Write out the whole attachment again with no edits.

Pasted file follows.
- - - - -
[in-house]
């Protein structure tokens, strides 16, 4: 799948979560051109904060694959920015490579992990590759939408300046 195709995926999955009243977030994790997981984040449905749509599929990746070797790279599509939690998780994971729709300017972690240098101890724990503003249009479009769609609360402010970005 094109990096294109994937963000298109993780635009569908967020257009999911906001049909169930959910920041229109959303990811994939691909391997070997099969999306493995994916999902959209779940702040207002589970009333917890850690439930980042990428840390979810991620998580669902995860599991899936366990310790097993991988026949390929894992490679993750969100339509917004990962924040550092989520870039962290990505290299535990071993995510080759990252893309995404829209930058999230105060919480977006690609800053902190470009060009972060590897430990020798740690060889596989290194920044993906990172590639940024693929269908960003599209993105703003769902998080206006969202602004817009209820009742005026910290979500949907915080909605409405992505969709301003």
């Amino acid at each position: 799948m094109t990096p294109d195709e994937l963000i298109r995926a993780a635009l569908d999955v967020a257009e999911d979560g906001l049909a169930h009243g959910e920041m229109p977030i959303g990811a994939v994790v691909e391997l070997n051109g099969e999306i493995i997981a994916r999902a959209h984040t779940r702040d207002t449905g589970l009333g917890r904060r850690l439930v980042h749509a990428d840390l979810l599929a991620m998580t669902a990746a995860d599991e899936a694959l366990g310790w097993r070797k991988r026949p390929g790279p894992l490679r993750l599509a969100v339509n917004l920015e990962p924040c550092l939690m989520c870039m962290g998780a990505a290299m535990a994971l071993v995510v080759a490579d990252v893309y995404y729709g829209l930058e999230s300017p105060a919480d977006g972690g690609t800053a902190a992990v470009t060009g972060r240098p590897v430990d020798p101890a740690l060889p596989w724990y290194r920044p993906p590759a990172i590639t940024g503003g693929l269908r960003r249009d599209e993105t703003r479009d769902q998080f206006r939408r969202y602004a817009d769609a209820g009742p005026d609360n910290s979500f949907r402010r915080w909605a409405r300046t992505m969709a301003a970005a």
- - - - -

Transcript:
[in-house]
């Protein structure tokens, strides 16, 4: 799948979560051109904060694959920015490579992990590759939408300046 195709995926999955009243977030994790997981984040449905749509599929990746070797790279599509939690998780994971729709300017972690240098101890724990503003249009479009769609609360402010970005 094109990096294109994937963000298109993780635009569908967020257009999911906001049909169930959910920041229109959303990811994939691909391997070997099969999306493995994916999902959209779940702040207002589970009333917890850690439930980042990428840390979810991620998580669902995860599991899936366990310790097993991988026949390929894992490679993750969100339509917004990962924040550092989520870039962290990505290299535990071993995510080759990252893309995404829209930058999230105060919480977006690609800053902190470009060009972060590897430990020798740690060889596989290194920044993906990172590639940024693929269908960003599209993105703003769902998080206006969202602004817009209820009742005026910290979500949907915080909605409405992505969709301003």
């Amino acid at each position: 799948m094109t990096p294109d195709e994937l963000i298109r995926a993780a635009l569908d999955v967020a257009e999911d979560g906001l049909a169930h009243g959910e920041m229109p977030i959303g990811a994939v994790v691909e391997l070997n051109g099969e999306i493995i997981a994916r999902a959209h984040t779940r702040d207002t449905g589970l009333g917890r904060r850690l439930v980042h749509a990428d840390l979810l599929a991620m998580t669902a990746a995860d599991e899936a694959l366990g310790w097993r070797k991988r026949p390929g790279p894992l490679r993750l599509a969100v339509n917004l920015e990962p924040c550092l939690m989520c870039m962290g998780a990505a290299m535990a994971l071993v995510v080759a490579d990252v893309y995404y729709g829209l930058e999230s300017p105060a919480d977006g972690g690609t800053a902190a992990v470009t060009g972060r240098p590897v430990d020798p101890a740690l060889p596989w724990y290194r920044p993906p590759a990172i590639t940024g503003g693929l269908r960003r249009d599209e993105t703003r479009d769902q998080f206006r939408r969202y602004a817009d769609a209820g009742p005026d609360n910290s979500f949907r402010r915080w909605a409405r300046t992505m969709a301003a970005a």